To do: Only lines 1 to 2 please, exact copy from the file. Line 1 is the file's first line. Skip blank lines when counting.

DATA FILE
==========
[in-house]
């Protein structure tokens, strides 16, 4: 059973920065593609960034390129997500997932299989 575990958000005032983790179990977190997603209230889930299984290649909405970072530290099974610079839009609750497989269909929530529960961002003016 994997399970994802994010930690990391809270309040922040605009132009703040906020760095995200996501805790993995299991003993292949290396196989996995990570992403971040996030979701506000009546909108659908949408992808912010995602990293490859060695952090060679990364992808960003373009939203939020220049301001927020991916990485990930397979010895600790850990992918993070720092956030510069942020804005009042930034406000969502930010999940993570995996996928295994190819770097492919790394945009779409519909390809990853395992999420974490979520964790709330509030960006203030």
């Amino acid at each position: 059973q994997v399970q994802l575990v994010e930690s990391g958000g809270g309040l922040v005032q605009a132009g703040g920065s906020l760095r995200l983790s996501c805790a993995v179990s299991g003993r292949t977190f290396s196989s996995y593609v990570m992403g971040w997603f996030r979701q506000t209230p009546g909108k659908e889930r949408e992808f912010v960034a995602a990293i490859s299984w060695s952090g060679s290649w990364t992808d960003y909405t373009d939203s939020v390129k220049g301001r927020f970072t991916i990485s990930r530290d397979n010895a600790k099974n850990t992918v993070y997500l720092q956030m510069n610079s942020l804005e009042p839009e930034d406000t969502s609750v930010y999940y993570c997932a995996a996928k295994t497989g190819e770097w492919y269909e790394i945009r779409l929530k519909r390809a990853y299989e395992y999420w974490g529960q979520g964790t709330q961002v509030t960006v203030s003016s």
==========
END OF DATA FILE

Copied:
[in-house]
């Protein structure tokens, strides 16, 4: 059973920065593609960034390129997500997932299989 575990958000005032983790179990977190997603209230889930299984290649909405970072530290099974610079839009609750497989269909929530529960961002003016 994997399970994802994010930690990391809270309040922040605009132009703040906020760095995200996501805790993995299991003993292949290396196989996995990570992403971040996030979701506000009546909108659908949408992808912010995602990293490859060695952090060679990364992808960003373009939203939020220049301001927020991916990485990930397979010895600790850990992918993070720092956030510069942020804005009042930034406000969502930010999940993570995996996928295994190819770097492919790394945009779409519909390809990853395992999420974490979520964790709330509030960006203030």